Lane filtering is when a motorcycle rider moves alongside vehicles that have either stopped or are moving slowly (less than 30 km/h).

There are lots of rules that apply (here are a few):

  • Motorcyclists must only lane filter when travelling less than 30 km/h
  • Motorcyclists caught moving between traffic at over 30km/h face heavy fines and demerit points under a new offence called "lane splitting"
  • It is illegal for motorcyclists to lane filter:
    • next to the kerb
    • next to parked vehicles
    • in school zones

But even if we obey the rules - drivers are still careless, erratic and easily distracted. My new mission is to:

Always leave yourself an out"
Sound advice 40acres!

Cheers,
Craig
 

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Ok so, lane filtering/splitting is not legal in most states in the US. I now see the benefit of it for sure and not just for motorcycles but for cagers too.

I split lanes for the first time a little over a week ago and it scared the shit out of me (I do live in Texas). 4 lane interstate was down to 1 lane. The back up was at least 1.5 miles long. I very slowly (less than 20 mph) filtered through cars make sure not to look like the stereotypical sportbiker. To reiterate 40Acres words of wisdom, I was constantly looking for an out and it went just fine for me.

Be safe out there and use some common sense!
 

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There are lots of rules that apply (here are a few):

  • Motorcyclists must only lane filter when travelling less than 30 km/h
  • Motorcyclists caught moving between traffic at over 30km/h face heavy fines and demerit points under a new offence called "lane splitting"
  • It is illegal for motorcyclists to lane filter:
    • next to the kerb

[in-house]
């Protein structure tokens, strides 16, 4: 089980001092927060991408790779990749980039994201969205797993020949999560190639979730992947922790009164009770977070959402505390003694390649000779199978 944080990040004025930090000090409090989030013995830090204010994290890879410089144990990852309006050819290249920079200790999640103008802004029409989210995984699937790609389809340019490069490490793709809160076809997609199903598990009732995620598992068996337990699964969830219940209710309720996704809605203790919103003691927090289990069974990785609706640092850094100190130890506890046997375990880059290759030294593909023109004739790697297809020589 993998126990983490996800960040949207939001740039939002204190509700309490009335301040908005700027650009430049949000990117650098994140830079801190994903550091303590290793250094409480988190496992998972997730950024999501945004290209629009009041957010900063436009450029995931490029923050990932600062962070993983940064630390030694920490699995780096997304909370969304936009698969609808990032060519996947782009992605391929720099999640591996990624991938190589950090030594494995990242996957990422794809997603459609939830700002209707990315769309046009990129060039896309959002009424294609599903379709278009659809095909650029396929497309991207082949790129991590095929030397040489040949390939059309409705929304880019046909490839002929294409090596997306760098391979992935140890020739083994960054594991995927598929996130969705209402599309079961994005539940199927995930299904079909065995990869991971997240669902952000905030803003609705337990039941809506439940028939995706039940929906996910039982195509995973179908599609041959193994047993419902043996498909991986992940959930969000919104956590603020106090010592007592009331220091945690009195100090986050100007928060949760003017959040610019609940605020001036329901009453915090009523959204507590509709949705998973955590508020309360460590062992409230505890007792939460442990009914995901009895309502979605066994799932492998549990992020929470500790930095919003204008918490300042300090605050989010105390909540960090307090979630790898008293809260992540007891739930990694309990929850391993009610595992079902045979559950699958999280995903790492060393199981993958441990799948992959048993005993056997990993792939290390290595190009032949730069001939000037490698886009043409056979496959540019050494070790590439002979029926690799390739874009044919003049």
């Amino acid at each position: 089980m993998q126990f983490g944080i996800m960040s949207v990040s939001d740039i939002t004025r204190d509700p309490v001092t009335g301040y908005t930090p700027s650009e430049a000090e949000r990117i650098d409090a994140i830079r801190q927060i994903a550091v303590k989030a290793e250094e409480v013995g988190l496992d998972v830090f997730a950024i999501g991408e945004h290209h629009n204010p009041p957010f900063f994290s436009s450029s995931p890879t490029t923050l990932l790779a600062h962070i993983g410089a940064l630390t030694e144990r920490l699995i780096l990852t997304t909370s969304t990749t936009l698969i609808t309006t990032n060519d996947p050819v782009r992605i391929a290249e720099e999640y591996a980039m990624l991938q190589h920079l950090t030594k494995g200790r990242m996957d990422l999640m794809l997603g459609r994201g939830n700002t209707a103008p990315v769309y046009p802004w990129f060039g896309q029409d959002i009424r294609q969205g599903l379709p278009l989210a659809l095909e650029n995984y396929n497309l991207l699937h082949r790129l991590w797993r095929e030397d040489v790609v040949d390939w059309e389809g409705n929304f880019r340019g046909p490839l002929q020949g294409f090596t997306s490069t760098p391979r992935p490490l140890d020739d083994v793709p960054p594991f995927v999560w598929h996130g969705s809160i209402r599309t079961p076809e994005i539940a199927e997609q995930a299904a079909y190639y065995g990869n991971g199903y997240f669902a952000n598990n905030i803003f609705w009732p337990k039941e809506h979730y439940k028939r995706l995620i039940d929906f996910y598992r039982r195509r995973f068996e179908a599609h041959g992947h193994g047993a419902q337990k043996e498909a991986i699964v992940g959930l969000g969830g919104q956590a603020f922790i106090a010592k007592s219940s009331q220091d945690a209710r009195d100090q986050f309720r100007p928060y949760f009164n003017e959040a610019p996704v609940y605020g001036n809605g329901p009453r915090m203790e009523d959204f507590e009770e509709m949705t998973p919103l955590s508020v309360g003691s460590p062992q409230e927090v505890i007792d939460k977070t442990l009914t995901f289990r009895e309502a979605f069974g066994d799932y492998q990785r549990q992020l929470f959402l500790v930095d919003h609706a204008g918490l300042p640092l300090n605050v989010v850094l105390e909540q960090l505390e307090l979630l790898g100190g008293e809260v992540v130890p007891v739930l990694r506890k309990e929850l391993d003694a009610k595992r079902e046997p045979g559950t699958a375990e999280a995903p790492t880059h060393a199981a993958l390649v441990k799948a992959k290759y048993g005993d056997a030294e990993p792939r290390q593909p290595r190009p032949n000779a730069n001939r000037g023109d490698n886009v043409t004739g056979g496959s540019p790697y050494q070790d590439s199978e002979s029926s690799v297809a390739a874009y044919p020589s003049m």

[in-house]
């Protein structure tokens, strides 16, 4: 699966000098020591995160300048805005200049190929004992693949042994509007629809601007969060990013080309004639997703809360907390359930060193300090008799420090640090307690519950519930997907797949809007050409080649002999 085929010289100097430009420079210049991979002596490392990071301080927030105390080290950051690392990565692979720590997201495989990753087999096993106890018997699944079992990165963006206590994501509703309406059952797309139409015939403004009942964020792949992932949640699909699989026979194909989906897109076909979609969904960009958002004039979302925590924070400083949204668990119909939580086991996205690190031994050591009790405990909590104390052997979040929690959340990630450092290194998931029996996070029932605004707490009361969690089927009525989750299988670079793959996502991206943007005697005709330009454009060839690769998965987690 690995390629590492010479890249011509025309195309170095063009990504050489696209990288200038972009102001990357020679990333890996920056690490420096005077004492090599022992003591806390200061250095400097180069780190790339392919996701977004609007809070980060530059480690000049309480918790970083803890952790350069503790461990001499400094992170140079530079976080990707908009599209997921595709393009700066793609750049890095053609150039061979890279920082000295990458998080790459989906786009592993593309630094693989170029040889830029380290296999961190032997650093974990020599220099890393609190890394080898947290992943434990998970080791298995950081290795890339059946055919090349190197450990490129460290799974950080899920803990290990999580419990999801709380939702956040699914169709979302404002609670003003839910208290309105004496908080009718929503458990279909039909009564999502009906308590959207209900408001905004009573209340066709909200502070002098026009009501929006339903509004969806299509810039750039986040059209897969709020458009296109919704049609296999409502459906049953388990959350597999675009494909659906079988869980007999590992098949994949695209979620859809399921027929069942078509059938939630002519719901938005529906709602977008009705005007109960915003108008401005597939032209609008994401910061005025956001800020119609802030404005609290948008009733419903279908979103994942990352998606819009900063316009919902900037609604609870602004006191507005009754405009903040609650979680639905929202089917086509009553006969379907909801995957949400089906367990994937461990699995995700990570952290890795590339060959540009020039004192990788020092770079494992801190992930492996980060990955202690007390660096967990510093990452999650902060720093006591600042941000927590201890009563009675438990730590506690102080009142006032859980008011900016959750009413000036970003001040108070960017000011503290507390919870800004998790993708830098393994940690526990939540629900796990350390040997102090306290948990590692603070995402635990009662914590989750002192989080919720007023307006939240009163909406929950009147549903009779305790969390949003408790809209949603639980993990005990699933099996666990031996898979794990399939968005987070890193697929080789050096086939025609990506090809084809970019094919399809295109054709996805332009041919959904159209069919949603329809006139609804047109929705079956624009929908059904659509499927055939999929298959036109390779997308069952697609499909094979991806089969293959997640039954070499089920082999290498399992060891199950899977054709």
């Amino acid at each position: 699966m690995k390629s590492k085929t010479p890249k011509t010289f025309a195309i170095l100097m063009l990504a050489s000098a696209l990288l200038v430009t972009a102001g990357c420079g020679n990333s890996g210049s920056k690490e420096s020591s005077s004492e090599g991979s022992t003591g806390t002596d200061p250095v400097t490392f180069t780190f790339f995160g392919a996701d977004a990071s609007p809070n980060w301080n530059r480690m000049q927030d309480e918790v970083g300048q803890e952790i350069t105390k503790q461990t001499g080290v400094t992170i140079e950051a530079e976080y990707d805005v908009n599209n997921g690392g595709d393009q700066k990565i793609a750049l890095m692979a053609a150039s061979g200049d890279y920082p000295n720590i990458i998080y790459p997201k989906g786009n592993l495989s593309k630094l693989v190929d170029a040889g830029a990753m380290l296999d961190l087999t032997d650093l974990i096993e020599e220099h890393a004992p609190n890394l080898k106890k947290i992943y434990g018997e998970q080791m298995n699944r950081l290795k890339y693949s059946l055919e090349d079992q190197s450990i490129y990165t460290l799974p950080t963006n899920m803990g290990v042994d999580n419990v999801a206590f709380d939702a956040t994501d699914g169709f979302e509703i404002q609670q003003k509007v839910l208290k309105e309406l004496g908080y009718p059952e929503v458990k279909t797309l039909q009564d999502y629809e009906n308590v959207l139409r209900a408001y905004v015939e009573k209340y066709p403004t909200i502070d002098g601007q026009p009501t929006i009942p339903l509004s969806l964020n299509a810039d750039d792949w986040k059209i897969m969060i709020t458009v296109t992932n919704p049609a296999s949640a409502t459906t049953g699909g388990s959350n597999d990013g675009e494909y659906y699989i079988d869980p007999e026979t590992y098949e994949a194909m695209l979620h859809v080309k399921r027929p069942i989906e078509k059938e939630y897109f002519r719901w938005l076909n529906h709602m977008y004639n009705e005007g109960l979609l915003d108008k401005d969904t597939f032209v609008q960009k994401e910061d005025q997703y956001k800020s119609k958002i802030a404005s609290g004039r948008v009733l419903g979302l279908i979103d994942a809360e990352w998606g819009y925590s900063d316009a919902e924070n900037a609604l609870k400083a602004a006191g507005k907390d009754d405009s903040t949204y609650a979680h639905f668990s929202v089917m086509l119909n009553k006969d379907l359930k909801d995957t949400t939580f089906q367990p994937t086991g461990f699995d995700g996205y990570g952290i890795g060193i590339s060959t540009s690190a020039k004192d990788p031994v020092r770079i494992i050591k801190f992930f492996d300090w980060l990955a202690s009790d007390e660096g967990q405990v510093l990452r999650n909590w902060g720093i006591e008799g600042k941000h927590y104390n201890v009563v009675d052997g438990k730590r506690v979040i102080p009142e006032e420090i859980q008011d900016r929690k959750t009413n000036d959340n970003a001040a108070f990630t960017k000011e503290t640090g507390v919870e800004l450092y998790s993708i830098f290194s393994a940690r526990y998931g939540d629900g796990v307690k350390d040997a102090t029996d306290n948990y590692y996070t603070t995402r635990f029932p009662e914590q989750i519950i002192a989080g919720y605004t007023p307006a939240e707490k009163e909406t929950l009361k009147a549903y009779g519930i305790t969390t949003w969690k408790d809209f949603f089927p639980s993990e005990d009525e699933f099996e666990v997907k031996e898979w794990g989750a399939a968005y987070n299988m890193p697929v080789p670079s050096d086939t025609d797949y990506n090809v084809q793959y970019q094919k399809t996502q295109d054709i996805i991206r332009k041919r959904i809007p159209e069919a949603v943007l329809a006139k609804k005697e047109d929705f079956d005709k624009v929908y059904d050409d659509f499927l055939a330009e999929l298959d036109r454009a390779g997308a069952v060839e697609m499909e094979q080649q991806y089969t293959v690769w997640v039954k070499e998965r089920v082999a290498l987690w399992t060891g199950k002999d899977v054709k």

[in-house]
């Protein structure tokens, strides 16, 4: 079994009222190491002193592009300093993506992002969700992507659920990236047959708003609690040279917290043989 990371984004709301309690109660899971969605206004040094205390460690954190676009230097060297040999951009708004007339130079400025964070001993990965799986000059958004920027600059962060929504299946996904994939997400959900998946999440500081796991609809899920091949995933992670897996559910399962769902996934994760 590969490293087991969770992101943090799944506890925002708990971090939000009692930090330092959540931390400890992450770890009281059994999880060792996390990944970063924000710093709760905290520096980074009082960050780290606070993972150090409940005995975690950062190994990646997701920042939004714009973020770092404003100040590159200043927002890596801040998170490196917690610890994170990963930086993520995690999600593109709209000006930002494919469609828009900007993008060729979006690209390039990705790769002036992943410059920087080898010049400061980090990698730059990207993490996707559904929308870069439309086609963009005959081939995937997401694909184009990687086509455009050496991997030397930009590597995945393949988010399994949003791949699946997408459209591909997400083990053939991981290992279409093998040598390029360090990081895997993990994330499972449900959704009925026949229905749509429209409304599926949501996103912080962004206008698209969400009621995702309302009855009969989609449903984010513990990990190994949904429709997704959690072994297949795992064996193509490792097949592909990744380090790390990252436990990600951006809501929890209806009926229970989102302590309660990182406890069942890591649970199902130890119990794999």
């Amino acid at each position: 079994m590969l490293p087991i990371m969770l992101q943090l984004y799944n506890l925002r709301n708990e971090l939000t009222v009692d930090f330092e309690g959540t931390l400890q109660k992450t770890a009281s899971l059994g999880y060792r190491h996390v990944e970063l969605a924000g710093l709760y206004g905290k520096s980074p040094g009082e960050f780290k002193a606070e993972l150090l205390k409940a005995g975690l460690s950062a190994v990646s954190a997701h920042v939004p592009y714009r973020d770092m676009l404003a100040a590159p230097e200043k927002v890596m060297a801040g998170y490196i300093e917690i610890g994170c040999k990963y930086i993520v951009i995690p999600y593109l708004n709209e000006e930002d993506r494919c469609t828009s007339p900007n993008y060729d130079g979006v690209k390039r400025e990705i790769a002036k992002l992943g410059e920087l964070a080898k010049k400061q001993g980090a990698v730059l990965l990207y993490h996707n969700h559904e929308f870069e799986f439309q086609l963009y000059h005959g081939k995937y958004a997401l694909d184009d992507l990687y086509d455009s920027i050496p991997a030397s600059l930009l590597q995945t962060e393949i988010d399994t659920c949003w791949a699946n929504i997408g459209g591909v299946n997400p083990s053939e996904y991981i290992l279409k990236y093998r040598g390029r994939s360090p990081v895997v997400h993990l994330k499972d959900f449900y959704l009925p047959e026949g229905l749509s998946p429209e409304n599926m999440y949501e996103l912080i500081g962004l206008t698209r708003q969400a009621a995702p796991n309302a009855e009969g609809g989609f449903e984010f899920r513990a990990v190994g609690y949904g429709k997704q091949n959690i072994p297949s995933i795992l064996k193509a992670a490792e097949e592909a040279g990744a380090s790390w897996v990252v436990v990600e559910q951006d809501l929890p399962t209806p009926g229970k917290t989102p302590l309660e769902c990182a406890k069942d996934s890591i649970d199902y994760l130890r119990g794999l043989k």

• next to parked vehicles
    • in school zones

But even if we obey the rules - drivers are still careless, erratic and easily distracted. My new mission is to:



Sound advice 40acres!

Cheers,
Craig
In that case it makes it a little easier. If a motorcyclist rear ends someone directly in the rear then the motorcyclist is at fault because they obviously were going faster than 30 kph or they would have stopped before hitting the car.

If a motorcyclist hits the side or quarter panel of a vehicle then the vehicle is at fault because they were not aware and changed lanes into the cyclist.

That would be my opinion of the easiest way to determine fault with those rules.
 

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Ok so, lane filtering/splitting is not legal in most states in the US. I now see the benefit of it for sure and not just for motorcycles but for cagers too.

I split lanes for the first time a little over a week ago and it scared the shit out of me (I do live in Texas). 4 lane interstate was down to 1 lane. The back up was at least 1.5 miles long. I very slowly (less than 20 mph) filtered through cars make sure not to look like the stereotypical sportbiker. To reiterate 40Acres words of wisdom, I was constantly looking for an out and it went just fine for me.

Be safe out there and use some common sense!
LOL, welcome to our insane traffic. What part of Texas are you in?